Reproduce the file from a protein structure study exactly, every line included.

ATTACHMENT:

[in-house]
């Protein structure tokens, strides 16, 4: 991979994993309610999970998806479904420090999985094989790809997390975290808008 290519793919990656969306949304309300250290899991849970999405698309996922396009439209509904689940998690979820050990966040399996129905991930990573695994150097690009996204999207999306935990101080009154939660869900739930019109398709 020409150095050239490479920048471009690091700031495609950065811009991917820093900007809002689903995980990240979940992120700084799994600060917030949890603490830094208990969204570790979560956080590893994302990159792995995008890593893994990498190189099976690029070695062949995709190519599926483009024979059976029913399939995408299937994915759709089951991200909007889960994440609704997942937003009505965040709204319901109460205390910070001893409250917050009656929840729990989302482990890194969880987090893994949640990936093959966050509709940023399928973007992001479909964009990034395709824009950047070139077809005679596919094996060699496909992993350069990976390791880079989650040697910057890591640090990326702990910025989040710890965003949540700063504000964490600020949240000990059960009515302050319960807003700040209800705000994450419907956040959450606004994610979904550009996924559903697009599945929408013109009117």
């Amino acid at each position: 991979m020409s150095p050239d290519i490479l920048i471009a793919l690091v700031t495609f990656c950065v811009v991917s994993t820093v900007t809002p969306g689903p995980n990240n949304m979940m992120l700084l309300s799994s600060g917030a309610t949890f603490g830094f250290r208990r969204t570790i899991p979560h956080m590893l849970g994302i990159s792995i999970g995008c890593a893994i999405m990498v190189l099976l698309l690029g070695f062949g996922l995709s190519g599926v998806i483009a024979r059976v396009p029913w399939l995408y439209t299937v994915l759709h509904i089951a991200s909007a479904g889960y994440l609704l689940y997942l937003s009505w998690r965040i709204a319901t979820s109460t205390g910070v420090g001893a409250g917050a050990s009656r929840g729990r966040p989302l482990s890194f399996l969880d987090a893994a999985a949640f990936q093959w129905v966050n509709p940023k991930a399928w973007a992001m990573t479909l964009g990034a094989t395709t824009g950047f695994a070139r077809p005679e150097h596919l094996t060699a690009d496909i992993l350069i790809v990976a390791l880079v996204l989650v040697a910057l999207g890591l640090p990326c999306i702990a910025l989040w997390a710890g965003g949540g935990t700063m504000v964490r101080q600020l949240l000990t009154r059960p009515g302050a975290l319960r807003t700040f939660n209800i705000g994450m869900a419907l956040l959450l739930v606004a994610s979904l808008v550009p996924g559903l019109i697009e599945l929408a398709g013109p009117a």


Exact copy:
[in-house]
């Protein structure tokens, strides 16, 4: 991979994993309610999970998806479904420090999985094989790809997390975290808008 290519793919990656969306949304309300250290899991849970999405698309996922396009439209509904689940998690979820050990966040399996129905991930990573695994150097690009996204999207999306935990101080009154939660869900739930019109398709 020409150095050239490479920048471009690091700031495609950065811009991917820093900007809002689903995980990240979940992120700084799994600060917030949890603490830094208990969204570790979560956080590893994302990159792995995008890593893994990498190189099976690029070695062949995709190519599926483009024979059976029913399939995408299937994915759709089951991200909007889960994440609704997942937003009505965040709204319901109460205390910070001893409250917050009656929840729990989302482990890194969880987090893994949640990936093959966050509709940023399928973007992001479909964009990034395709824009950047070139077809005679596919094996060699496909992993350069990976390791880079989650040697910057890591640090990326702990910025989040710890965003949540700063504000964490600020949240000990059960009515302050319960807003700040209800705000994450419907956040959450606004994610979904550009996924559903697009599945929408013109009117």
């Amino acid at each position: 991979m020409s150095p050239d290519i490479l920048i471009a793919l690091v700031t495609f990656c950065v811009v991917s994993t820093v900007t809002p969306g689903p995980n990240n949304m979940m992120l700084l309300s799994s600060g917030a309610t949890f603490g830094f250290r208990r969204t570790i899991p979560h956080m590893l849970g994302i990159s792995i999970g995008c890593a893994i999405m990498v190189l099976l698309l690029g070695f062949g996922l995709s190519g599926v998806i483009a024979r059976v396009p029913w399939l995408y439209t299937v994915l759709h509904i089951a991200s909007a479904g889960y994440l609704l689940y997942l937003s009505w998690r965040i709204a319901t979820s109460t205390g910070v420090g001893a409250g917050a050990s009656r929840g729990r966040p989302l482990s890194f399996l969880d987090a893994a999985a949640f990936q093959w129905v966050n509709p940023k991930a399928w973007a992001m990573t479909l964009g990034a094989t395709t824009g950047f695994a070139r077809p005679e150097h596919l094996t060699a690009d496909i992993l350069i790809v990976a390791l880079v996204l989650v040697a910057l999207g890591l640090p990326c999306i702990a910025l989040w997390a710890g965003g949540g935990t700063m504000v964490r101080q600020l949240l000990t009154r059960p009515g302050a975290l319960r807003t700040f939660n209800i705000g994450m869900a419907l956040l959450l739930v606004a994610s979904l808008v550009p996924g559903l019109i697009e599945l929408a398709g013109p009117a």